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10 Lessons from small business owners that can’t be learnt in class

There is a lot of value in learning from the experience of your peers. The members of the Facebook group, I’m a small business owner in Western Australia, recently shared the valuable lessons they’ve learnt along the way when a member asked the following question:

What is the most important thing you’ve learned about running a business that you did NOT learn from a course/degree?

The post generated a vibrant discussion with more than 60 responses. Here are some of the learnings the members shared about their small business experience.

1. Being great at your profession does not guarantee a successful business.

Many people go into business with years of experience in their trade or profession to draw on, which makes them great at being ‘on the tools’. However, business owners need a range of addition skills including business planning, financial literacy, sales and marketing skills, people management and more to run a successful business.

Luckily, there are many resources out there to help you go from being great at what you do, to be great at running a business. A good starting point is our practical and affordable small business workshops and free building your knowledge guides.

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Getting advice from others in the same situation is also useful. Our Facebook group of Western Australian small business owners has over 10,000 members ready to share their advice with you!

2. You can’t do it all. No matter how good your time management is.

Running a small business places many demands on your time. Sometimes the ‘hustle’ culture can lead you to feel like you should always be doing more. However, trying to do it all, particularly in a solo business, is a recipe for burnout.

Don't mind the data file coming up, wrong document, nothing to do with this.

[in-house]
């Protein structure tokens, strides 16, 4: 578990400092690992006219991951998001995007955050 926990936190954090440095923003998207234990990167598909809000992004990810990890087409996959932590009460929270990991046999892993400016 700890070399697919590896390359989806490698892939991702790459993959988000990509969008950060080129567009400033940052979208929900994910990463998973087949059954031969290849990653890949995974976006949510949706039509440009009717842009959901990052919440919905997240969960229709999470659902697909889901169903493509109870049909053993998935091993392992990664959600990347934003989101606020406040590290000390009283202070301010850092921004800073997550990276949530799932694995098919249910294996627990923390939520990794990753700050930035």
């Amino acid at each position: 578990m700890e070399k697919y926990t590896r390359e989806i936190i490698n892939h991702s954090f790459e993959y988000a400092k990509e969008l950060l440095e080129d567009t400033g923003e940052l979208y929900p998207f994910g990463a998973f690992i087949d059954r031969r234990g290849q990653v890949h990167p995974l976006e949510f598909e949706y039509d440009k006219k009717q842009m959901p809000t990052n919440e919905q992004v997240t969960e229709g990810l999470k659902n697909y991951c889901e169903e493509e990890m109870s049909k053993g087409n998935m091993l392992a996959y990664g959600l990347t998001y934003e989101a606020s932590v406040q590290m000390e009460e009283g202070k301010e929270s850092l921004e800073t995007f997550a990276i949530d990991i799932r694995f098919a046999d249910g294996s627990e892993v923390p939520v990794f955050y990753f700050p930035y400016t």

Help manage your energy by differentiating between important tasks that will move your business forward, and ones that simply keep you busy. If you can afford to outsource to someone who can do a task more efficiently than you can, it can be a good investment. Otherwise, look at what you can automate to save time that you could be spending on more important things.

Remember, being too busy all the time stops you from working on your business rather than in it – a key to progress.

3. If you go into partnership with ANYONE, including family or friends, ensure everything is done legally.

Whether you are thinking of working with family or partnering with someone else, it is absolutely essential that you spend time evaluating your potential business partner to see if you have shared goals and can complement what you are bringing to the business.

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Once you have found your perfect match, don’t skip finalising your partnership agreement with the help of a lawyer.

4. Set boundaries with yourself for a healthy work-life balance. Set them with friends, especially those who think they’re entitled to mate’s rates but give you nothing in return. Set them with staff, suppliers and customers.

Setting boundaries can feel awkward to some, especially those who like to keep everyone (especially customers) happy. But being clear about your limits and sticking to them can be an important part of staying mentally healthy and managing stress.

5. Learn from your mistakes. If they cost you money call it the cost of the course you just did in what not to do.

While we all hope to avoid costly mistakes in our business, sometimes they can provide the best lesson in what not to do.